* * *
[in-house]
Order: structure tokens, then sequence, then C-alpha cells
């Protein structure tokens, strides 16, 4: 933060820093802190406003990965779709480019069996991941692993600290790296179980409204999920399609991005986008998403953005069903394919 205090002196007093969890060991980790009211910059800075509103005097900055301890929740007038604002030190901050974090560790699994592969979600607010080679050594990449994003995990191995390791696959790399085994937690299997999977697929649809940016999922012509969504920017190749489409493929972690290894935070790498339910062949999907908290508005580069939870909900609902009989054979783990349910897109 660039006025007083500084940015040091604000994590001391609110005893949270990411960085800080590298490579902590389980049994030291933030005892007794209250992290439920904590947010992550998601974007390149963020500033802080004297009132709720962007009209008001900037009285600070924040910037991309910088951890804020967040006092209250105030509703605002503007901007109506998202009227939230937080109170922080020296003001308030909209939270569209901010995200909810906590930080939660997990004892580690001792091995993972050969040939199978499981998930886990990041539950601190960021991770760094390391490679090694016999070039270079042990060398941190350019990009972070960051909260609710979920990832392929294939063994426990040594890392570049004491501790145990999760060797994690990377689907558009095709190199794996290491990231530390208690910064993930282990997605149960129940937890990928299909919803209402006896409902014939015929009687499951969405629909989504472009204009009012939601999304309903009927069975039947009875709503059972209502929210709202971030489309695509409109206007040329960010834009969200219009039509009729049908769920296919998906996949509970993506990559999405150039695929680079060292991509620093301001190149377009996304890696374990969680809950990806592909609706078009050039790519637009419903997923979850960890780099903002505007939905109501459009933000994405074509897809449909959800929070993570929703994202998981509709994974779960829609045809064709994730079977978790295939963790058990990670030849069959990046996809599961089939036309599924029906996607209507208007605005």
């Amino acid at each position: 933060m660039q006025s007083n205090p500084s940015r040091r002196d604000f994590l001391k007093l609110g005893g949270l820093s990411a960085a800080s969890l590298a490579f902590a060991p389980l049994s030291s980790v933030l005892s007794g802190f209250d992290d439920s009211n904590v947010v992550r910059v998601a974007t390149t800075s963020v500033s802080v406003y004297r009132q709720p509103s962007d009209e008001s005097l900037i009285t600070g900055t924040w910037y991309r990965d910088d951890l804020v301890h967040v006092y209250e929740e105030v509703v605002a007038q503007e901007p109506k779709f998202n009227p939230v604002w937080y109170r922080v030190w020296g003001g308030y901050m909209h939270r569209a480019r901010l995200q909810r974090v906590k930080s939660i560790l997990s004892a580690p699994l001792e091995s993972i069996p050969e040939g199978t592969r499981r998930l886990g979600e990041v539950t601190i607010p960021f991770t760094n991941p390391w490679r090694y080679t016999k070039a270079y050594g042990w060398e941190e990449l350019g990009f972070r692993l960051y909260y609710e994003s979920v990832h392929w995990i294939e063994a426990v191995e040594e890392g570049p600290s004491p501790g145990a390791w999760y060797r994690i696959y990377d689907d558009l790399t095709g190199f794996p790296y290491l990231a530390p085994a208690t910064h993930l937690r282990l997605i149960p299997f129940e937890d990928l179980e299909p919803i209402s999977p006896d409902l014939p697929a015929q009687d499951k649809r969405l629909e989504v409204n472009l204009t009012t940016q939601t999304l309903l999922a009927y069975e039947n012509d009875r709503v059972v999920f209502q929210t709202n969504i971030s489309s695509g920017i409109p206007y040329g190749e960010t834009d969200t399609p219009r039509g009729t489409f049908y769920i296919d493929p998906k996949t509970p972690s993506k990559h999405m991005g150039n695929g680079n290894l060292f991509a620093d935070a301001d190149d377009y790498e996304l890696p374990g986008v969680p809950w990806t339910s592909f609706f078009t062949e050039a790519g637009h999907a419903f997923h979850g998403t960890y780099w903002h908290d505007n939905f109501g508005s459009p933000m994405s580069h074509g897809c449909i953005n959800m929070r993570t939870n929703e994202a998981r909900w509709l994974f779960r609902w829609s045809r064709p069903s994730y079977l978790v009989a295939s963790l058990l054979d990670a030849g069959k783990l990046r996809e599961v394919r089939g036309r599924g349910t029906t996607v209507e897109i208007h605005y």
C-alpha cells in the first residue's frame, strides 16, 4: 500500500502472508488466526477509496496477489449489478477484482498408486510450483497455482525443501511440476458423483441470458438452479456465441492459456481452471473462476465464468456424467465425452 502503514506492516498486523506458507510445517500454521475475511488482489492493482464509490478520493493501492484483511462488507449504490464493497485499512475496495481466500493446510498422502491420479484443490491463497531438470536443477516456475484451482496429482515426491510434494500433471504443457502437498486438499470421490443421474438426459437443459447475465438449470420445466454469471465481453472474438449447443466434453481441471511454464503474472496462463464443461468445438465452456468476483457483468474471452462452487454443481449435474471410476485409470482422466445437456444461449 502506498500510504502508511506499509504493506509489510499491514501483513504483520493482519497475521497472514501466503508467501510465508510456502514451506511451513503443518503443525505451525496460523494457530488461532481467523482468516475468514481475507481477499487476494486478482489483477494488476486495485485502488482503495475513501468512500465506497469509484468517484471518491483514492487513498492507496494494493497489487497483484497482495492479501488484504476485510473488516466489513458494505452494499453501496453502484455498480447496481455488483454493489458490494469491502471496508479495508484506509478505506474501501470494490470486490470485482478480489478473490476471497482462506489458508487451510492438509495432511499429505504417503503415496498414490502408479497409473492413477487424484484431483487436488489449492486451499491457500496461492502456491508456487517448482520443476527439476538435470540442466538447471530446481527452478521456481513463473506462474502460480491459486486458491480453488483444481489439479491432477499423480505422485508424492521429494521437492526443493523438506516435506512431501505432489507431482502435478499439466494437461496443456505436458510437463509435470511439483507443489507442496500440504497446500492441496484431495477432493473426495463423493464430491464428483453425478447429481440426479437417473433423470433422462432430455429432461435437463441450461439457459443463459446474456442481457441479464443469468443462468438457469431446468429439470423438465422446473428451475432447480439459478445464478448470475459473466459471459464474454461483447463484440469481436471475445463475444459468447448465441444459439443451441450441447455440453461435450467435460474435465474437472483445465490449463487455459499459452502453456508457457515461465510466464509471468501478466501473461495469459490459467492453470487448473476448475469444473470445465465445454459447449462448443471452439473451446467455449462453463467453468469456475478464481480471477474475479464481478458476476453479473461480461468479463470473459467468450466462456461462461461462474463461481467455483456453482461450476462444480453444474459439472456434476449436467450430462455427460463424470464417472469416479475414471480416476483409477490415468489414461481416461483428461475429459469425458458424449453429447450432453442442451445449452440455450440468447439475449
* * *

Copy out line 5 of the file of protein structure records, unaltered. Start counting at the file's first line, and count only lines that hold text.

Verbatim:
C-alpha cells in the first residue's frame, strides 16, 4: 500500500502472508488466526477509496496477489449489478477484482498408486510450483497455482525443501511440476458423483441470458438452479456465441492459456481452471473462476465464468456424467465425452 502503514506492516498486523506458507510445517500454521475475511488482489492493482464509490478520493493501492484483511462488507449504490464493497485499512475496495481466500493446510498422502491420479484443490491463497531438470536443477516456475484451482496429482515426491510434494500433471504443457502437498486438499470421490443421474438426459437443459447475465438449470420445466454469471465481453472474438449447443466434453481441471511454464503474472496462463464443461468445438465452456468476483457483468474471452462452487454443481449435474471410476485409470482422466445437456444461449 502506498500510504502508511506499509504493506509489510499491514501483513504483520493482519497475521497472514501466503508467501510465508510456502514451506511451513503443518503443525505451525496460523494457530488461532481467523482468516475468514481475507481477499487476494486478482489483477494488476486495485485502488482503495475513501468512500465506497469509484468517484471518491483514492487513498492507496494494493497489487497483484497482495492479501488484504476485510473488516466489513458494505452494499453501496453502484455498480447496481455488483454493489458490494469491502471496508479495508484506509478505506474501501470494490470486490470485482478480489478473490476471497482462506489458508487451510492438509495432511499429505504417503503415496498414490502408479497409473492413477487424484484431483487436488489449492486451499491457500496461492502456491508456487517448482520443476527439476538435470540442466538447471530446481527452478521456481513463473506462474502460480491459486486458491480453488483444481489439479491432477499423480505422485508424492521429494521437492526443493523438506516435506512431501505432489507431482502435478499439466494437461496443456505436458510437463509435470511439483507443489507442496500440504497446500492441496484431495477432493473426495463423493464430491464428483453425478447429481440426479437417473433423470433422462432430455429432461435437463441450461439457459443463459446474456442481457441479464443469468443462468438457469431446468429439470423438465422446473428451475432447480439459478445464478448470475459473466459471459464474454461483447463484440469481436471475445463475444459468447448465441444459439443451441450441447455440453461435450467435460474435465474437472483445465490449463487455459499459452502453456508457457515461465510466464509471468501478466501473461495469459490459467492453470487448473476448475469444473470445465465445454459447449462448443471452439473451446467455449462453463467453468469456475478464481480471477474475479464481478458476476453479473461480461468479463470473459467468450466462456461462461461462474463461481467455483456453482461450476462444480453444474459439472456434476449436467450430462455427460463424470464417472469416479475414471480416476483409477490415468489414461481416461483428461475429459469425458458424449453429447450432453442442451445449452440455450440468447439475449